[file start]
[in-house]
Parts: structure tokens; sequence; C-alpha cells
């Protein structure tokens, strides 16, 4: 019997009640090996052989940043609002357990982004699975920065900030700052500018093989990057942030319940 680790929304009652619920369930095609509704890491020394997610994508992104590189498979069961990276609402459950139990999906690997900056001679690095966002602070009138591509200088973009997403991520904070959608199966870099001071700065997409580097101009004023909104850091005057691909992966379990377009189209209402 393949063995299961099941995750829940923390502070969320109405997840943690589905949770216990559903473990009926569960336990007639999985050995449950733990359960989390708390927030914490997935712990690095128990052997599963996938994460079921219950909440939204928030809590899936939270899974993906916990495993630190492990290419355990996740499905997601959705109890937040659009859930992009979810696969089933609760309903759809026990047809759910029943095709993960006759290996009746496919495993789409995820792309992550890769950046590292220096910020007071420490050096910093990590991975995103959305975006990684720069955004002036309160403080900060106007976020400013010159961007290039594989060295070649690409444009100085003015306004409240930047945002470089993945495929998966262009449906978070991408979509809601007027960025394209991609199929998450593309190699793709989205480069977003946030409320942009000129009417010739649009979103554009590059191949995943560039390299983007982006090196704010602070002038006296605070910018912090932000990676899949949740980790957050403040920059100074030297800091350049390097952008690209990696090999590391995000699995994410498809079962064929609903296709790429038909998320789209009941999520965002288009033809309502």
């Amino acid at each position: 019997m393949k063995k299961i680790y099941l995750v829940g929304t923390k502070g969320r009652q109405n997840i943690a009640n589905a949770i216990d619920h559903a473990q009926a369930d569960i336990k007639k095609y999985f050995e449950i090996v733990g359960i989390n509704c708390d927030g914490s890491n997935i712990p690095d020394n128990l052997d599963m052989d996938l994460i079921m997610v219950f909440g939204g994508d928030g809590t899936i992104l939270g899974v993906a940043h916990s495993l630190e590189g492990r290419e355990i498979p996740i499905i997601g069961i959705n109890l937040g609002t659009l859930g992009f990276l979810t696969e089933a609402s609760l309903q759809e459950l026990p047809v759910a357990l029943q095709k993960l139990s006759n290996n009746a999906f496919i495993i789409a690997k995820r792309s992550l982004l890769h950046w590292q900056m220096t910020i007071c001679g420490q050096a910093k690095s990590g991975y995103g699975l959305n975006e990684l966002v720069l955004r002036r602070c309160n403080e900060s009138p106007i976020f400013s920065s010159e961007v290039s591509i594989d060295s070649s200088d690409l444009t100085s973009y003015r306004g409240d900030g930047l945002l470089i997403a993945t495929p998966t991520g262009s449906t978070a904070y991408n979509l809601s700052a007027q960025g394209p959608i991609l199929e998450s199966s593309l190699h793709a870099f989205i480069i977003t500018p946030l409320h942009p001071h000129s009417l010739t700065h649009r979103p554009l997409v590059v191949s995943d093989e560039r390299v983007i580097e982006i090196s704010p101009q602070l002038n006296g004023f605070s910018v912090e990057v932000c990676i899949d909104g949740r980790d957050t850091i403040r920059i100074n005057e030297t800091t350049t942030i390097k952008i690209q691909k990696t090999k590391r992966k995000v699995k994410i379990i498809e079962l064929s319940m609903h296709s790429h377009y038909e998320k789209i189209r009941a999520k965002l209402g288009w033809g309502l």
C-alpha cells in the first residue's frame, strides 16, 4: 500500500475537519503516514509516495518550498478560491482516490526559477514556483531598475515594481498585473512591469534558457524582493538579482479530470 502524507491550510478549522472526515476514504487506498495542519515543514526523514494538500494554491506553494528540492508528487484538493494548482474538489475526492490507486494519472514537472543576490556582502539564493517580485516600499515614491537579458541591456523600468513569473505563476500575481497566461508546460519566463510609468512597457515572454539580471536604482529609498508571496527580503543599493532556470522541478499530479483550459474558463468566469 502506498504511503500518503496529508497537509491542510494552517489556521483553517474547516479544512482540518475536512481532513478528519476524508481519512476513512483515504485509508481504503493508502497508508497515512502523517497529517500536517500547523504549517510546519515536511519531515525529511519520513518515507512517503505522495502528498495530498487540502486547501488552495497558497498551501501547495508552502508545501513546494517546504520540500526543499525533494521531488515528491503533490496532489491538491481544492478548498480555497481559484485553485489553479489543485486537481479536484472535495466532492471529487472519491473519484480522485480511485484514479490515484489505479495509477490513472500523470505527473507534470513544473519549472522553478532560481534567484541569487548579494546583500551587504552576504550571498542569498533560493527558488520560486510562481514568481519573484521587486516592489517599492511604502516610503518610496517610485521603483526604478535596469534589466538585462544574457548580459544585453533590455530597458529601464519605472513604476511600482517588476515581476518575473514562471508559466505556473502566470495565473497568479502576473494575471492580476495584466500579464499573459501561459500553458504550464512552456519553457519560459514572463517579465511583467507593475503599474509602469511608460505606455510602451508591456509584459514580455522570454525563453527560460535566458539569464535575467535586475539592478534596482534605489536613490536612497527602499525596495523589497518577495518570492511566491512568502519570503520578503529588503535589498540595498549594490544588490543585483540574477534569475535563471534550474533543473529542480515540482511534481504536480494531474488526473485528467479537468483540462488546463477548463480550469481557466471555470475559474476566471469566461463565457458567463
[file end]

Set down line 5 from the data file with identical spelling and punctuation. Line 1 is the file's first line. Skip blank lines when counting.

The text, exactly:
C-alpha cells in the first residue's frame, strides 16, 4: 500500500475537519503516514509516495518550498478560491482516490526559477514556483531598475515594481498585473512591469534558457524582493538579482479530470 502524507491550510478549522472526515476514504487506498495542519515543514526523514494538500494554491506553494528540492508528487484538493494548482474538489475526492490507486494519472514537472543576490556582502539564493517580485516600499515614491537579458541591456523600468513569473505563476500575481497566461508546460519566463510609468512597457515572454539580471536604482529609498508571496527580503543599493532556470522541478499530479483550459474558463468566469 502506498504511503500518503496529508497537509491542510494552517489556521483553517474547516479544512482540518475536512481532513478528519476524508481519512476513512483515504485509508481504503493508502497508508497515512502523517497529517500536517500547523504549517510546519515536511519531515525529511519520513518515507512517503505522495502528498495530498487540502486547501488552495497558497498551501501547495508552502508545501513546494517546504520540500526543499525533494521531488515528491503533490496532489491538491481544492478548498480555497481559484485553485489553479489543485486537481479536484472535495466532492471529487472519491473519484480522485480511485484514479490515484489505479495509477490513472500523470505527473507534470513544473519549472522553478532560481534567484541569487548579494546583500551587504552576504550571498542569498533560493527558488520560486510562481514568481519573484521587486516592489517599492511604502516610503518610496517610485521603483526604478535596469534589466538585462544574457548580459544585453533590455530597458529601464519605472513604476511600482517588476515581476518575473514562471508559466505556473502566470495565473497568479502576473494575471492580476495584466500579464499573459501561459500553458504550464512552456519553457519560459514572463517579465511583467507593475503599474509602469511608460505606455510602451508591456509584459514580455522570454525563453527560460535566458539569464535575467535586475539592478534596482534605489536613490536612497527602499525596495523589497518577495518570492511566491512568502519570503520578503529588503535589498540595498549594490544588490543585483540574477534569475535563471534550474533543473529542480515540482511534481504536480494531474488526473485528467479537468483540462488546463477548463480550469481557466471555470475559474476566471469566461463565457458567463